First, congratulations to my friend Gail Becker for getting the LA Times to write about her company's latest trust barometer survey regarding social media and how people view who is credible in the this environment.
The Edelman Trust Barometer is a great tool for all public relations professionals.
Now, comes the debate.
In public relations, there has been a battle on two fronts when it comes to social media.
One front is who controls, drives social media at a company - is it marketing or the public relations department? Public relations pros have successfully argued that social media is one tool among many to communicate with your audiences and, thus, one needs a comprehensive strategy. Therefore, public relations should be in charge because this is what we've been doing for decades. Period. End of story.
The other battle is over specialization. Social media created an explosion of smaller firms specializing in social media. While the "big firms" did what they are good at - either creating speciality divisions or gobbling up small shops - companies recognized certain advantages of using smaller, more nimble firms specializing in social media. In fact, some of the most successful social media campaigns in the past two years were conducted by small, independent firms. Check the names on the awards listings.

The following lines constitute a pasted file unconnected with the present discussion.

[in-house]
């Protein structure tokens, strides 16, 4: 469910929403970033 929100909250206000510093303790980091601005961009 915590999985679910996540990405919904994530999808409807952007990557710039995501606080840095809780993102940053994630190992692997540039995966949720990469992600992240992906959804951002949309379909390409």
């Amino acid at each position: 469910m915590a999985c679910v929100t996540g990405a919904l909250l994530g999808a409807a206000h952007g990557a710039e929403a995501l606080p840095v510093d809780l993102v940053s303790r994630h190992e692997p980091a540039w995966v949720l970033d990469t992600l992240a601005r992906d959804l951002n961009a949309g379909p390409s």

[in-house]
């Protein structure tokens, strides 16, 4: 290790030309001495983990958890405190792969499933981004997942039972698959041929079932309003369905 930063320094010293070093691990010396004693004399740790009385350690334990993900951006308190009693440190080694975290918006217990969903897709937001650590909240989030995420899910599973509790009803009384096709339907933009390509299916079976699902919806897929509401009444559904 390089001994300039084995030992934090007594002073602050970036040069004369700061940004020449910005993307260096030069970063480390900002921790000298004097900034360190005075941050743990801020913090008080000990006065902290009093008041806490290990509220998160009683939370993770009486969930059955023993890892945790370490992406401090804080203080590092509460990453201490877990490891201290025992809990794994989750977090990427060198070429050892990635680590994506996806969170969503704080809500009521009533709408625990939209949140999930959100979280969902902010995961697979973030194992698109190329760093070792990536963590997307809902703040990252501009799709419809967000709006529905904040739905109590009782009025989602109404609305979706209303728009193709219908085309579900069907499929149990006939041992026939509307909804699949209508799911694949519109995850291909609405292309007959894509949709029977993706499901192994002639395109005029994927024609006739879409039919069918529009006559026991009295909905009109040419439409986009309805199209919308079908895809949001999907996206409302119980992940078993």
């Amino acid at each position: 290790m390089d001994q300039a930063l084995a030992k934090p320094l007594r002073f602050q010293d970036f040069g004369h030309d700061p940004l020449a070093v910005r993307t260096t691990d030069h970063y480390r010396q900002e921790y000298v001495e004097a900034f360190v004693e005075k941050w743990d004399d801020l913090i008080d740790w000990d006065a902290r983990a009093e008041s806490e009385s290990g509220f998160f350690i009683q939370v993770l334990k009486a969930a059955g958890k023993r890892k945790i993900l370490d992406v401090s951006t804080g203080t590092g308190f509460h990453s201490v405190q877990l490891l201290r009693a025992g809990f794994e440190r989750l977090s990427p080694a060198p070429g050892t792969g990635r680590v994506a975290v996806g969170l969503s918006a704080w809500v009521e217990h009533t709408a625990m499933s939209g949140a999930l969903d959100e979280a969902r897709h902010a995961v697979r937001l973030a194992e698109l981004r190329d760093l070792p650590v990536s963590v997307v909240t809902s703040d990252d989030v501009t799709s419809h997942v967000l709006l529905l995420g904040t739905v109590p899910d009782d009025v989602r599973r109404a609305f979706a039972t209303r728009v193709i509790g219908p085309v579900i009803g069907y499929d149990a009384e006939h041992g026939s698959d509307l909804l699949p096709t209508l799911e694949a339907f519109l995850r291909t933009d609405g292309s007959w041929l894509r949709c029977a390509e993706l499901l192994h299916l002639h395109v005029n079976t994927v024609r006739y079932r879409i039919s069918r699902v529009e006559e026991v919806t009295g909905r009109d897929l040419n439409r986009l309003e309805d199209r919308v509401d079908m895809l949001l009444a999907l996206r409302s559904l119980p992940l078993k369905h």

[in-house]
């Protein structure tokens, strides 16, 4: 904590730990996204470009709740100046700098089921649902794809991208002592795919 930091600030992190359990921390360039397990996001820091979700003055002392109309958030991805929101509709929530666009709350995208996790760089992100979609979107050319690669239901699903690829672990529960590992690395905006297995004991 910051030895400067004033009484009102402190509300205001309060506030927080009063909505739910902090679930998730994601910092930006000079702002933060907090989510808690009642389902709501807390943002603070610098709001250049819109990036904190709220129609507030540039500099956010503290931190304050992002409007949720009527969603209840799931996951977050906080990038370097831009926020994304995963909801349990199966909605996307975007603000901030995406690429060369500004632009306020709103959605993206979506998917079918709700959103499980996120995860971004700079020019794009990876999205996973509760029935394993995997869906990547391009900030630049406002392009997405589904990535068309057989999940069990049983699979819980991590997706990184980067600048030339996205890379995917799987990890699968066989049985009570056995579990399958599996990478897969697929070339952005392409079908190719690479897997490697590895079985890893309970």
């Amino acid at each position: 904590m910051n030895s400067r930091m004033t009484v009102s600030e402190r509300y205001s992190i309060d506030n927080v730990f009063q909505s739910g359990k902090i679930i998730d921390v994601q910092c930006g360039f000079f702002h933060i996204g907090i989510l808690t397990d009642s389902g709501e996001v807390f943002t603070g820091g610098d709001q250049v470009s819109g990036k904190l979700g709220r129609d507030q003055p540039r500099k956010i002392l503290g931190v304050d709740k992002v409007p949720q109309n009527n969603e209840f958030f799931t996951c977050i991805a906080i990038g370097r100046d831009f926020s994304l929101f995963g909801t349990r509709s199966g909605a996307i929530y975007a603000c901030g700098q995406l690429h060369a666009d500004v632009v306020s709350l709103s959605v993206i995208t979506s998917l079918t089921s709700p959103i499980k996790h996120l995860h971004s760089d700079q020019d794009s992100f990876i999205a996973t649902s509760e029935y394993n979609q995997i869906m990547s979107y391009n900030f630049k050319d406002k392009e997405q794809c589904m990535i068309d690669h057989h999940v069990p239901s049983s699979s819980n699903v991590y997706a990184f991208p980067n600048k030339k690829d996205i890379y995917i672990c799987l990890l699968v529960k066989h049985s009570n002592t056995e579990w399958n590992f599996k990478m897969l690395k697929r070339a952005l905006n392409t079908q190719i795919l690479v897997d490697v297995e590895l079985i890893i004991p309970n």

It's hard to tell why companies chose another service provider over their agency of record. But it's been done before and it will be interesting to see how it all shakes out.
In the tech boom of the 1990s, dozens, perhaps hundreds of specialty firms were created to handle the $million of work offered by start-ups. And, like now, existing public relations agencies created speciality divisions to handle that brand of business. I know, because I was put in charge of building the technology practice at the Los Angeles office of the once mighty Stoorza, Ziegaus and Metzger public relations agency. After a while, the best and strongest rose up to take most of the tech business and emerge from the tech bust. However, some of the best and most profitable specialty firms were bought by the bigger agencies. Now,while many tech specialty agencies exist, the conglomerates can easily handle tech accounts.
Today may be different. Unlike the past, companies are more comfortable in having multiple PR agencies vs. a single AOR. So says Fred Muir, formerly of Burson and Marsteller, at a recent PRSA-LA event. If true, then more firms specializing in social media should be around for a while (if they can resist tempting offers by the biggees).
And that means the other battle has begun - who will "drive" the conversation about social media. Edelman's survey is already the subject of debate by the specialists. For example, see the "Endless Plain" blog entry here.
For the good of the profession, let's not leave doubt in the minds of potential clients. Research-driven strategies and tactics should rule the day.
Check back here soon for a listing of some of the better (my opinion, only) social media commentators/experts.